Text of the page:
Nontraditional Gamer

I’m 50 years old, and I play video games.

Sounds like I’m introducing myself at an AA meeting, doesn’t it?  Among people in my age group–in my mind, at least–this admission that I play, and enjoy playing, video games seems to carry the same sort of stigma as admitting other uncontrollable addictions.  Even when I’m talking to younger gamers, I’ve been inclined to call myself a nontraditional gamer.  A sort of tacit admission that I’m too old to be playing with children’s toys.

But, it’s all a lie.  I’m not a nontraditional gamer at all.  While it remains true that I am not the type of gamer who will stand in line outside GameStop for a midnight release of a video game, and then miss a day or two of work while I swill Mountain Dew and play the game nonstop until I defeat it, I am still a gamer.  Sure, I might play the same title for six months, if I like it, until it has almost no trade-in value at the aforementioned GameStop; I’ve never had or desired bragging rights for how quickly I can finish a game (at $60 a pop, I want it to last).  Games that I really enjoy, I will play for years, finishing them more than once.  I will play Mass Effect forever, for instance, as well as it’s sequels.  If they remaster it for the PS4 before Mass Effect: Andromeda releases, I will buy that as well.  NCAA 12 and Madden 12 are other examples:  I just like the games.

Rather than being just an older gamer, I am instead a traditional gamer, because I was around at the beginning.  I caught Pac Man fever.  I enjoyed the simplicity of those early Atari cabinet games in the arcades.  I was a Space Invaders champion at the local Quick Stop.  Donkey Kong expanded my world in terms of storytelling (okay, it was King Kong throwing barrels, but there was still a story), and later Super Mario Bros. ate a lot of my quarters until I was so good I could make a single quarter last as long as I was willing to stand in one spot (which was always way longer than the guy behind me waiting to play wanted).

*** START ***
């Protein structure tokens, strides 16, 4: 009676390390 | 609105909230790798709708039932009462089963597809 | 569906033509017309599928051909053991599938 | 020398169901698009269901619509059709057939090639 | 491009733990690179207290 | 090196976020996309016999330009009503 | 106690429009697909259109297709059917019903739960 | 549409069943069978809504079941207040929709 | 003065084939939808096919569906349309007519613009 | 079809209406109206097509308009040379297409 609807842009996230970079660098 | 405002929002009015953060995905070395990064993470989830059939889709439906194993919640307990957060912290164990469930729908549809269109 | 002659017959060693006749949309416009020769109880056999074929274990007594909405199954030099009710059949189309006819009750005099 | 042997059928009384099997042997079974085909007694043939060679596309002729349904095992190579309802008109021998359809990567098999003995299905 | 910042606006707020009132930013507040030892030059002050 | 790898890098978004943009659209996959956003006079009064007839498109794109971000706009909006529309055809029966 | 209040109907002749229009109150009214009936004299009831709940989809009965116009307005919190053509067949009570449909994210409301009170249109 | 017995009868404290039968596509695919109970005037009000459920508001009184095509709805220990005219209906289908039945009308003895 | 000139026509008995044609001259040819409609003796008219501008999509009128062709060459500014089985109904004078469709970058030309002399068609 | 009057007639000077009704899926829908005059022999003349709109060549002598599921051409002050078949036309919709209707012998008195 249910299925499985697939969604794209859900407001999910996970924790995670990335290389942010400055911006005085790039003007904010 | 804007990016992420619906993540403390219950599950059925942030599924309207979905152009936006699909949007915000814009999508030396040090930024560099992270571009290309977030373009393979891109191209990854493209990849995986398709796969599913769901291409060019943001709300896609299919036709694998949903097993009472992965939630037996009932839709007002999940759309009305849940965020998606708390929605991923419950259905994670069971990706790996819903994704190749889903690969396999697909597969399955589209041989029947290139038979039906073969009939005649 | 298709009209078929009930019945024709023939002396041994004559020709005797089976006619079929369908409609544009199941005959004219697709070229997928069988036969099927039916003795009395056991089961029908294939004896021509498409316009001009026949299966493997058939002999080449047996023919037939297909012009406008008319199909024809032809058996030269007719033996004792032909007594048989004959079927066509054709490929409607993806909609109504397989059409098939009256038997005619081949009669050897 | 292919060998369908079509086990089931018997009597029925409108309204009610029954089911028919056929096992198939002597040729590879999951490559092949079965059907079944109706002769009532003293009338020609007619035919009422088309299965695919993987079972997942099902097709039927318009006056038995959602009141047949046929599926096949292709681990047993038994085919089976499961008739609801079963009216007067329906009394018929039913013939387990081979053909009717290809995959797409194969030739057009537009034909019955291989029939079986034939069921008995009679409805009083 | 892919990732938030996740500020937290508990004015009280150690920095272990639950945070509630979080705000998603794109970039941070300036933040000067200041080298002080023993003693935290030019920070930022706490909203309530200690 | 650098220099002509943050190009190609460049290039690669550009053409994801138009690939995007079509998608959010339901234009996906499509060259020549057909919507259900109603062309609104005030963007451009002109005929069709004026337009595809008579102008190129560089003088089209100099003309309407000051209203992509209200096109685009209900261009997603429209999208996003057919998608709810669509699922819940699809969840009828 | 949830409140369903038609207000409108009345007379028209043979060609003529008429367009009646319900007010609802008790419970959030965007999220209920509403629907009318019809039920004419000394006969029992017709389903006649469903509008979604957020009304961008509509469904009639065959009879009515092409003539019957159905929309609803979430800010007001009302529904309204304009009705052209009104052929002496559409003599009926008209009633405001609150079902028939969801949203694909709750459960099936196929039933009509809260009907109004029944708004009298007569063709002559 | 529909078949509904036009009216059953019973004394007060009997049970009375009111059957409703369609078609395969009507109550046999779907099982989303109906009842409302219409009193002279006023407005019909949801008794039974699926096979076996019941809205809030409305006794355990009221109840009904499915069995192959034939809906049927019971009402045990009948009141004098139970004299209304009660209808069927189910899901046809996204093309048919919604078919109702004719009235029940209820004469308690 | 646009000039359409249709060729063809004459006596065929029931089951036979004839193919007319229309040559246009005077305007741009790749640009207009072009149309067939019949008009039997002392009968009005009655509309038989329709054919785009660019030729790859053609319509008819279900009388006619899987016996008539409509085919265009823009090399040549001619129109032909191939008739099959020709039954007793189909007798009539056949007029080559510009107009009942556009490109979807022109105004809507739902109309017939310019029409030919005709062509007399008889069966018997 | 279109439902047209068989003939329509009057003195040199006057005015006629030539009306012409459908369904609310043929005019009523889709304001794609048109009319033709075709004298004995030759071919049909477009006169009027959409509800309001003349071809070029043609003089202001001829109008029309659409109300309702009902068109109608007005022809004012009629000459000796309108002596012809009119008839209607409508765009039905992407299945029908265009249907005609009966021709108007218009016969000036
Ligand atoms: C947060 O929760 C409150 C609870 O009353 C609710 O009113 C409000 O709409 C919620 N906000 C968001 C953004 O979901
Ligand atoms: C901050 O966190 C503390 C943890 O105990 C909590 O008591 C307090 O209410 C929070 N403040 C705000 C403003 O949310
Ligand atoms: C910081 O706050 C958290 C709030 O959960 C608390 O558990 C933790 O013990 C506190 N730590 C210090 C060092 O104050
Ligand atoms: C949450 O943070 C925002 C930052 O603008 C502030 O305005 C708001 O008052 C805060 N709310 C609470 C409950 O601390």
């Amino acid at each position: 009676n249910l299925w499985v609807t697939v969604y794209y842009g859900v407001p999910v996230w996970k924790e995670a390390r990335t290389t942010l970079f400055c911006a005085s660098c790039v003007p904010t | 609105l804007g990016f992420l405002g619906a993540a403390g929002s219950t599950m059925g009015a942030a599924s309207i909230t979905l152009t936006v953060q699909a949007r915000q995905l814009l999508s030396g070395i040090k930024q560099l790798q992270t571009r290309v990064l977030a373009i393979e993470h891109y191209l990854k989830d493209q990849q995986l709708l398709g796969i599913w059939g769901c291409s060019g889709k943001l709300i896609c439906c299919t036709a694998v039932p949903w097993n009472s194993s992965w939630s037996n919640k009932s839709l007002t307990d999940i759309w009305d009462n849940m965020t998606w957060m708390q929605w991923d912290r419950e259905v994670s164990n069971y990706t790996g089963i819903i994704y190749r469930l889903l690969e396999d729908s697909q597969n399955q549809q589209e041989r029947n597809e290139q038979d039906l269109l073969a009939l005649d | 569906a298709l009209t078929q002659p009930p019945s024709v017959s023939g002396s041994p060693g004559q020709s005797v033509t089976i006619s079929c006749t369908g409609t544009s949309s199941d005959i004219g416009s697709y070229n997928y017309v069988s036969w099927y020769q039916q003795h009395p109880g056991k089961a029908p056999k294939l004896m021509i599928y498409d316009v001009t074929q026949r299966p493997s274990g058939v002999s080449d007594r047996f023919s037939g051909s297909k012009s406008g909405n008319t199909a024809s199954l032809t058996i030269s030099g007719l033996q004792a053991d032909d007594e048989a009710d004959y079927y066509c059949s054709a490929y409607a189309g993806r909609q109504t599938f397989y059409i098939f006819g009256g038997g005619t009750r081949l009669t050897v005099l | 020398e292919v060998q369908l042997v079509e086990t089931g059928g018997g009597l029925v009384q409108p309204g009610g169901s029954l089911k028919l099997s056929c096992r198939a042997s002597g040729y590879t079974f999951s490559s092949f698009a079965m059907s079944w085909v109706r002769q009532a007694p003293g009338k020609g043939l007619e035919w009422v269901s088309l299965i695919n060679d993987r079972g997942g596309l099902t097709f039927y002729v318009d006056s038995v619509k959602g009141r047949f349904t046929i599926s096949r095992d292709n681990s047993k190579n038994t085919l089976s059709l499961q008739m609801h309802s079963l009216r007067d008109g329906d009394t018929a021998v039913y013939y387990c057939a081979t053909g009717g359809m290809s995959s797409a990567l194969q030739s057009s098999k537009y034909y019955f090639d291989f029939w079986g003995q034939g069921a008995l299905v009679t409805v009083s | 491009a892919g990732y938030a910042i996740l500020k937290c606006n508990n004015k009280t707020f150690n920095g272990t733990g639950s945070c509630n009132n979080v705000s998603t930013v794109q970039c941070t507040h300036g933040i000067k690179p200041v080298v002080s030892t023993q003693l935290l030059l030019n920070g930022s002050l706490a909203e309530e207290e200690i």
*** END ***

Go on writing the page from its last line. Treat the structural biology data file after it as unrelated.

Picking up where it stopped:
While I never owned a home console as a kid, my grandparents had one of the first Atari systems for my uncle, who was only three years older.  Of course, I played that.

After college, I took a long hiatus from video games, buying the Nintendo 64 in the late nineties.  Since then, I moved on to Playstation and its offspring, and am currently playing on the PS4.

During the interim, video game arcades have all but vanished, and games have matured greatly.  With the new Star Wars Battlefront, I have finally realized the dream I had as a starstruck 12-year-old of flying an X-wing fighter in combat.  And, I am realizing other dreams that I never had, because immersing yourself in a game is like dreaming while you’re awake.  If you’re not already a gamer, it will be difficult for you to understand that.  If you are a gamer, then you already know.

I am a traditional gamer.  I know.

 

 

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